College athletes are compensated, they get college, either a partial, no, or full scholarship. If they do not like it, they are free not to accept the offer.

If they start treating college like some minor league, that is exactly what it will become, and its popularity will dwindle as there is only room for one professional league in the respective sport. When people start viewing players not as college athletes, but as minor league players, that will mark the end of their popularity, just my opinion.

At that, I do not know why college athletes are getting singled out, numerous people work and create wealth for a company, yet only the select few executives are making a substantial amount of money.
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Old 11-15-2018, 06:14 PM
 
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Yes. Pay them what they are worth.

Top tier college sports, particularly football and to a lesser degree men's basketball, is probably the closest thing we have to slavery today.
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Old 11-15-2018, 07:07 PM
 
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The "free" education is there in words only when it comes to star athletes. These students spend so much time practicing, playing and traveling that there is barely anytime for academics. My understanding is that athletes aren't allowed to work. So in some cases they commit crimes to get money.

You have coaches making up to $11 million a year. They get it in cash to do as they please. The athlete is given a scholarship which in many cases is not taken advantage of. If the athletes had a choice, I bet they would prefer cold cash in the hand just like the coaches and institutions.

It seems very un-American for the institution and the coaches to be hauling off truck loads of money at the athletes' expense. Also, I don't think there is any other situation where someone's image can be used without cash compensation.
It boggles the mind that the courts have turned a blind eye to such injustice.

Last edited by Rastafellow; 11-15-2018 at 07:08 PM.. Reason: change wording
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Old 11-15-2018, 07:09 PM
 
Location: Honolulu, HI
4,982 posts, read 1,260,898 times
Reputation: 7108
Quote:
Originally Posted by rstevens62 View Post
I think its better to just pay them, instead of being sneaky about it, 'donating' money or other expensive gifts to family, as a sort of loophole around paying them directly, and even when they cracked down on 'gifts to family', now, they resort to 'anonymous trusts' and the like, as a way to funnel money to the athletes, so there is no real way to control that.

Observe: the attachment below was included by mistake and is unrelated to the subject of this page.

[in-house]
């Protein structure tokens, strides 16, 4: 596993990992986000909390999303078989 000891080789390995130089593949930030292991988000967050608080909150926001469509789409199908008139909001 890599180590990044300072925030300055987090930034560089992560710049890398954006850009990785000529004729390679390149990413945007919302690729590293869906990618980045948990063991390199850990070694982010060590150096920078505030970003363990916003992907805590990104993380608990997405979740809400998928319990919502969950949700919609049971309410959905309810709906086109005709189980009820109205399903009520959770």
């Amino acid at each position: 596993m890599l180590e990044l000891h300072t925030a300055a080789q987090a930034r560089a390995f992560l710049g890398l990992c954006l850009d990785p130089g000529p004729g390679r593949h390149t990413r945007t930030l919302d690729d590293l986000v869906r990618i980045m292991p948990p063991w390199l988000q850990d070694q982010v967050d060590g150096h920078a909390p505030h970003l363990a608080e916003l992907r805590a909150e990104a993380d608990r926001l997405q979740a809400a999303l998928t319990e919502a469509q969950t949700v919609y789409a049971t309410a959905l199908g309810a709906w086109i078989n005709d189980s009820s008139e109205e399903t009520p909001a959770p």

That's a good point. There are many loopholes and other stuff set up to bypass the rules, might as well embrace it an legalize it openly. There is no secret that boosters with endless money are largely behind this.
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Old 11-15-2018, 08:44 PM
 
12,984 posts, read 12,265,811 times
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Quote:
Originally Posted by steveklein View Post
Yes. Pay them what they are worth.

Top tier college sports, particularly football and to a lesser degree men's basketball, is probably the closest thing we have to slavery today.
Nothing close to slavery; do you need me to post some videos of these "slaves" being happy as hell when they get selected to play at a university?

Not one single person is forced to do it.

Quote:
Originally Posted by Rastafellow View Post
The "free" education is there in words only when it comes to star athletes. These students spend so much time practicing, playing and traveling that there is barely anytime for academics. My understanding is that athletes aren't allowed to work. So in some cases they commit crimes to get money.

You have coaches making up to $11 million a year. They get it in cash to do as they please. The athlete is given a scholarship which in many cases is not taken advantage of. If the athletes had a choice, I bet they would prefer cold cash in the hand just like the coaches and institutions.

It seems very un-American for the institution and the coaches to be hauling off truck loads of money at the athletes' expense. Also, I don't think there is any other situation where someone's image can be used without cash compensation.
It boggles the mind that the courts have turned a blind eye to such injustice.
None of them are forced to play. The coach gets paid a lot, and so do deans and other executives of universities, yet many, most students actually are paying to go there.

If the athletes do not like the terms and conditions to play, they can join the majority who do not.